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News making rounds suggest that ConsenSys, one of the world-leading blockchain software technology companies and the a prominent member of the Ethereum world, may be struggling to get back on its feet after a difficult ride in 2018.
This indication was fueled by recent moves of the company. First, the company laid off up to 13% of their workforce in December. This is a significant drop from the 1,200 employees that worked in the firm. In addition, the company which has been headed and funded by Joseph Lubin, co-founder of the Ethereum Blockchain, is reportedly seeking about 200 million USD in funding from interested investors.
While this is not an unusual move for blockchain-based companies, it is, however, leading to different suspicious theories of thoughts. Reports have it that investors are, in fact, scared of putting their hard-earned cash in ConsenSys as they fear that Lubin has been the sole head of the firm for so long and they worry how much he is ready to cede some power and control to investors. Also, there is the notion that investors are scared the firm is struggling due to how much crypto prices have fallen in the past year.
If everything goes as planned, the blockchain technology giant plans to use the funds to fuel its project that is focused on consulting with blockchain-oriented firms on how to use blockchain technology.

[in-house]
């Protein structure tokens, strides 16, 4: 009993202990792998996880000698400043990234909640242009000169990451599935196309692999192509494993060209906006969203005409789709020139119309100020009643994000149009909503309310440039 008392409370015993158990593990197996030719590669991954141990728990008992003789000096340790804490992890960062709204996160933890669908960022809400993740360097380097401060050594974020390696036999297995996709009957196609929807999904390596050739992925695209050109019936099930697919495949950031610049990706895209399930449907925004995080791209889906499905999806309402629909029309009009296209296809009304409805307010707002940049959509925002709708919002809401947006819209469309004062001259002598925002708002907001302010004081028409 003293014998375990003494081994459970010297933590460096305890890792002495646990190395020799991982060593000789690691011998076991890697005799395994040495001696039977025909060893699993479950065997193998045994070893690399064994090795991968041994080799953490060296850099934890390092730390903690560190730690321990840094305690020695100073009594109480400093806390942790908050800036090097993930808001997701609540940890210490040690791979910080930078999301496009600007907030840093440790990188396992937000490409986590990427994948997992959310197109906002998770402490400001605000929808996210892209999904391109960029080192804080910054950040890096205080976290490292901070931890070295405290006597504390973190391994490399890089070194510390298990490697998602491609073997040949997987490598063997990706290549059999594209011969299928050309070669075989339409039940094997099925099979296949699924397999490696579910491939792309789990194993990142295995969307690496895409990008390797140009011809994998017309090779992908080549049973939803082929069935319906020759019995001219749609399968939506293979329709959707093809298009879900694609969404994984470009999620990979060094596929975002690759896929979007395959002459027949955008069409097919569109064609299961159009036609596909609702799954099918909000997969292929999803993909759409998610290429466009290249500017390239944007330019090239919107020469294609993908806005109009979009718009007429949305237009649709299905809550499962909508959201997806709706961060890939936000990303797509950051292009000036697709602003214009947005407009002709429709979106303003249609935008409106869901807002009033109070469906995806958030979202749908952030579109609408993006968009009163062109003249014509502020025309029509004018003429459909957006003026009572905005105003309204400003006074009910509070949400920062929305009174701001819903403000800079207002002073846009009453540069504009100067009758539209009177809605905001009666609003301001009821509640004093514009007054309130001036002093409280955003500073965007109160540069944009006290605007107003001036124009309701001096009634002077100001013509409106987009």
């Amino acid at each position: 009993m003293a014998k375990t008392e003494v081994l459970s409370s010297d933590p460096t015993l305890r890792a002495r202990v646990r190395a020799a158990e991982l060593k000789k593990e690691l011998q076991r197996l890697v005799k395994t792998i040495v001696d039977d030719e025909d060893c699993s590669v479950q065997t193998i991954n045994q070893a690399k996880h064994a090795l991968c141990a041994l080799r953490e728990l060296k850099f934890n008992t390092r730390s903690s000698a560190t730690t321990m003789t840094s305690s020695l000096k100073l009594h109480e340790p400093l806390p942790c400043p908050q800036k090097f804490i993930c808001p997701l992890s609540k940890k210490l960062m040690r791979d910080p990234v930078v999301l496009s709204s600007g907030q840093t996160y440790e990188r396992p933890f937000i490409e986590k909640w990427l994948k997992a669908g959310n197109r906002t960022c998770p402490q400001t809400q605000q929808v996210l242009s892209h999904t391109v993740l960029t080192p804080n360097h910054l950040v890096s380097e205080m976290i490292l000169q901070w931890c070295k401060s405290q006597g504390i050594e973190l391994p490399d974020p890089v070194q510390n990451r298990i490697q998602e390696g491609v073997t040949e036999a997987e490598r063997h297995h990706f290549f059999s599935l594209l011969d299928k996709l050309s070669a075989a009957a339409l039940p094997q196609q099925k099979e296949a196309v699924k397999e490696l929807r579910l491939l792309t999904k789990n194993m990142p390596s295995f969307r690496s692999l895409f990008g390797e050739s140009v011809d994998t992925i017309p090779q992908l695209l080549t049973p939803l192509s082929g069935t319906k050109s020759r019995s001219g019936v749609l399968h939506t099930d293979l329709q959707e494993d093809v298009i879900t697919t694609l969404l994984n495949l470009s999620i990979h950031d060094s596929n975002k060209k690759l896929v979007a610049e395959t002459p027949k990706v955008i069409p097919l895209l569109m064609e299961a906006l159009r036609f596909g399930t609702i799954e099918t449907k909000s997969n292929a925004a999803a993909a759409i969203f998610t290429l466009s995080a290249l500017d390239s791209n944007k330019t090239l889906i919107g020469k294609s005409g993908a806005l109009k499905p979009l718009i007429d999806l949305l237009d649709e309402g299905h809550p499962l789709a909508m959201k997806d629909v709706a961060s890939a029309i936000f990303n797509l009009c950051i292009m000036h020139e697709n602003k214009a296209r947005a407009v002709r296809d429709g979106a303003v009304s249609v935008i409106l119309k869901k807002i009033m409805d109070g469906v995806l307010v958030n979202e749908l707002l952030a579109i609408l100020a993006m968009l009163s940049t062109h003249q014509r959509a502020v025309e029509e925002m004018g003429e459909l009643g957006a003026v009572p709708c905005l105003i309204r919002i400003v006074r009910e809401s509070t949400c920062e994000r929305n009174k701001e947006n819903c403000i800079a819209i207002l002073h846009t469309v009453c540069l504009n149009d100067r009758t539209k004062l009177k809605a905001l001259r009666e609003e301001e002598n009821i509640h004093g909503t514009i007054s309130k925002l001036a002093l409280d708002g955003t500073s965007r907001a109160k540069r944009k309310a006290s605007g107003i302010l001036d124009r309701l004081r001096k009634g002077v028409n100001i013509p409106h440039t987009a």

The New York-based firm which had a total revenue of 21 million USD in 2018 has projected a total revenue of about $50 million USD this year, $40 million of which from its services business which relies primarily on contracts from enterprise and government clients, while the remaining share of the sum is expected to come from its software business.
As the plan of winning investors over seems to be a rougher drive than they planned for, the firm has begun pitching its ideas to clients in Hong Kong and South Korea. This move is viewed as a good one as ConsenSys has a better chance of winning investors from Hong Kong and South Korea than in the United States, because venture capitalists in Hong Kong and South Korea are in a desperate search for ways to diversify their portfolios after the stringent capital control made by China.
Subsidiaries of the blockchain giant firm are not left out of this hit. Lubin announced in December that the firm will impose stricter performance standards on its portfolio companies as part of the sweeping and re-organization move in the firm. A related news stated that some of these companies have since been struggling to raise outside capital and at least one of them has shut down since the announcement.